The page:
103. Although there was no general common agreed definition of prolonged use, the Philippines has been unambiguously identified as a prolonged user since the early 1980s. In spite of this, the policy governing prolonged use as articulated in Board discussions was not fully implemented. In particular, there was too little systematic candid assessment of program experience in papers for the Executive Board. Opportunities to reconsider the overall strategy and learn from experience were too limited. The staff did step back a few times to review strategy, informed, inter alia, by fairly candid ex post assessments of programs. This stepping back went further than in the other countries subject to case studies, but the most candid elements of the assessments and of the internal review process generally were often not communicated to the Board. Consequently, they were not used by the institution as a whole to critically reconsider the IMF’s overall strategy in the Philippines. A more regular and systematic approach to appraising the overall strategy, on the basis of frank assessments of previous programs, and in a manner that involved the country authorities and the Executive Board would have been desirable.

Appendix I Philippines: List of People Interviewed in Connection with the Evaluation of Prolonged Use of IMF Resources

Government Officials

Mr. Jose Isidro N. Camacho, Secretary of Finance

Mr. Rafael B. Buenaventura, Governor, BSP

Mr. Amando M. Tetangco, Jr., Deputy Governor, BSP

Mr. Nestor A. Espenilla, Jr., Managing Director, BSP

Mr. Gil S. Beltran, Assistant Secretary, Department of Finance

Ms. Emilia Boncodin, Secretary, Department of Budget and Management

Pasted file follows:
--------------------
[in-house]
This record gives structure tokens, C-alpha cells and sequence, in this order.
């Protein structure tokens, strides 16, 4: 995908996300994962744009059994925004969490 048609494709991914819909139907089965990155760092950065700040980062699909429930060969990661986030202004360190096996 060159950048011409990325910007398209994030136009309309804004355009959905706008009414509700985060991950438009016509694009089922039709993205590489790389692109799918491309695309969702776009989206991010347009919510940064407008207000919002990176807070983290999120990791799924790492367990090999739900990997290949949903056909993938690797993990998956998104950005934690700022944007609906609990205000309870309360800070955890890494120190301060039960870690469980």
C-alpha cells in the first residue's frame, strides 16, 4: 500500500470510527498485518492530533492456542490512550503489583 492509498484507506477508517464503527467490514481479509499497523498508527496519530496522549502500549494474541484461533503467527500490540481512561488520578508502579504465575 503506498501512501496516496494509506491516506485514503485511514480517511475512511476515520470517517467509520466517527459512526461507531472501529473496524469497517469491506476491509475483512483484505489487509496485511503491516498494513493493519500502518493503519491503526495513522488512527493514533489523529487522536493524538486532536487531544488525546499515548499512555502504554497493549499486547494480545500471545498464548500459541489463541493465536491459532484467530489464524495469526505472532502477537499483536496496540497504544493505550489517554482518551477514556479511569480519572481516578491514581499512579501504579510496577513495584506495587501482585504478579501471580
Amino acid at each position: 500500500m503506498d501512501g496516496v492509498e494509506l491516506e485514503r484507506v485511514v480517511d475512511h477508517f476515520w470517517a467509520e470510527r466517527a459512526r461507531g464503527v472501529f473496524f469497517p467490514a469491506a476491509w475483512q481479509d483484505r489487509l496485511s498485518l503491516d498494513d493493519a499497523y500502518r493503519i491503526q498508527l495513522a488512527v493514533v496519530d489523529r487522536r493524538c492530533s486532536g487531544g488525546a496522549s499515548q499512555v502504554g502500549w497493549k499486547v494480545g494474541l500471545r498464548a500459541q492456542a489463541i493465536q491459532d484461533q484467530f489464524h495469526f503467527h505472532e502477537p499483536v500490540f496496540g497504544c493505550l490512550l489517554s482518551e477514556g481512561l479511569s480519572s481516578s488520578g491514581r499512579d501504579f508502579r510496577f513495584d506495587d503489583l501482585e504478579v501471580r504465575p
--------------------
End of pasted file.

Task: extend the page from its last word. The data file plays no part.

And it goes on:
Ms. Laura Pascua, Under Secretary, Department of Budget and Management

Mrs. Maribel D. Ortiz, Director, Economic Re-search Department, Social Security System

Former Senior Officials

Mr. Fidel V. Ramos, former President of the Philippines

Mr. Cesar E.A. Virata, former Prime Minister and Secretary of Finance

Mr. Gabriel Singson (former Governor, BSP), Chairman/President, JG Summit Capital Markets Corporation

Dr. Jesus P. Estanislao (former Secretary of Finance), President & CEO, The Institute of Corporate Directors

Mr. Victor Macalincag, former Under Secretary of Finance

Dr. Felipe Medalla, former Director-General of NEDA

Mr. Roberto De Ocampo (former Secretary of Finance), President, Asian Institute of Management

Mr. Jose L. Cuisia, Jr. (former Governor, Central Bank of the Philippines), President & CEO, PHIL-AM

Mr. Romeo L. Bernardo (former Under Secretary of Finance), Managing Director, Lazard Bernardo Tiu & Associates, Inc.

Ms. Wilmida Guevara (former Under Secretary of Finance), Ford Foundation


Mr. Mario B. Lamberte, President, Philippine Institute for Development Studies